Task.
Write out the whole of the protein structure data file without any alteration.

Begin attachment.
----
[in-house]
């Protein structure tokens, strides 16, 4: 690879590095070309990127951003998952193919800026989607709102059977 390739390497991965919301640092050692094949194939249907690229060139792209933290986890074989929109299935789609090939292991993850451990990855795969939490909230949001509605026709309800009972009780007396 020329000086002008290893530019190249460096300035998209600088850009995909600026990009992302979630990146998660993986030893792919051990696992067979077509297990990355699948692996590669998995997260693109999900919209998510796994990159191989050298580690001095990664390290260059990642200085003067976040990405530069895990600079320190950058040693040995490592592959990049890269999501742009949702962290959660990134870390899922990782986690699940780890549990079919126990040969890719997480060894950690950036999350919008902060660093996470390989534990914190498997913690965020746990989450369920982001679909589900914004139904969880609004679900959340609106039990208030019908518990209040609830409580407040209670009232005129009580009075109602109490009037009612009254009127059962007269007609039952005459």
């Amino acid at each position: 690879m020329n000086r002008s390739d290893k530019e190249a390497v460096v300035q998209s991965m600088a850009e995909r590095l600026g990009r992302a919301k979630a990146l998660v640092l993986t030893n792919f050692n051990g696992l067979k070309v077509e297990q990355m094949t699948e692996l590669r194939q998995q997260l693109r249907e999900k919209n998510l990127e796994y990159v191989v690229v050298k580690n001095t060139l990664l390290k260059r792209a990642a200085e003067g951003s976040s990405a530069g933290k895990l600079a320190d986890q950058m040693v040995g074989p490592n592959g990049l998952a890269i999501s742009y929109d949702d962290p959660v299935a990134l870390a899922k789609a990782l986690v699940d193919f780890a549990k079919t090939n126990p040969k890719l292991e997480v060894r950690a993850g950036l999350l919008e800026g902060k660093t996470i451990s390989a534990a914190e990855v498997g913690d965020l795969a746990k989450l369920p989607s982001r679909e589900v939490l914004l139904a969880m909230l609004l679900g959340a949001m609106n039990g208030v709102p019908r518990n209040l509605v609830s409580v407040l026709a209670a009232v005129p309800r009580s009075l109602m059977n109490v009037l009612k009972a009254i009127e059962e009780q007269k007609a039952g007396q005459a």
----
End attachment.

[in-house]
């Protein structure tokens, strides 16, 4: 690879590095070309990127951003998952193919800026989607709102059977 390739390497991965919301640092050692094949194939249907690229060139792209933290986890074989929109299935789609090939292991993850451990990855795969939490909230949001509605026709309800009972009780007396 020329000086002008290893530019190249460096300035998209600088850009995909600026990009992302979630990146998660993986030893792919051990696992067979077509297990990355699948692996590669998995997260693109999900919209998510796994990159191989050298580690001095990664390290260059990642200085003067976040990405530069895990600079320190950058040693040995490592592959990049890269999501742009949702962290959660990134870390899922990782986690699940780890549990079919126990040969890719997480060894950690950036999350919008902060660093996470390989534990914190498997913690965020746990989450369920982001679909589900914004139904969880609004679900959340609106039990208030019908518990209040609830409580407040209670009232005129009580009075109602109490009037009612009254009127059962007269007609039952005459």
């Amino acid at each position: 690879m020329n000086r002008s390739d290893k530019e190249a390497v460096v300035q998209s991965m600088a850009e995909r590095l600026g990009r992302a919301k979630a990146l998660v640092l993986t030893n792919f050692n051990g696992l067979k070309v077509e297990q990355m094949t699948e692996l590669r194939q998995q997260l693109r249907e999900k919209n998510l990127e796994y990159v191989v690229v050298k580690n001095t060139l990664l390290k260059r792209a990642a200085e003067g951003s976040s990405a530069g933290k895990l600079a320190d986890q950058m040693v040995g074989p490592n592959g990049l998952a890269i999501s742009y929109d949702d962290p959660v299935a990134l870390a899922k789609a990782l986690v699940d193919f780890a549990k079919t090939n126990p040969k890719l292991e997480v060894r950690a993850g950036l999350l919008e800026g902060k660093t996470i451990s390989a534990a914190e990855v498997g913690d965020l795969a746990k989450l369920p989607s982001r679909e589900v939490l914004l139904a969880m909230l609004l679900g959340a949001m609106n039990g208030v709102p019908r518990n209040l509605v609830s409580v407040l026709a209670a009232v005129p309800r009580s009075l109602m059977n109490v009037l009612k009972a009254i009127e059962e009780q007269k007609a039952g007396q005459a």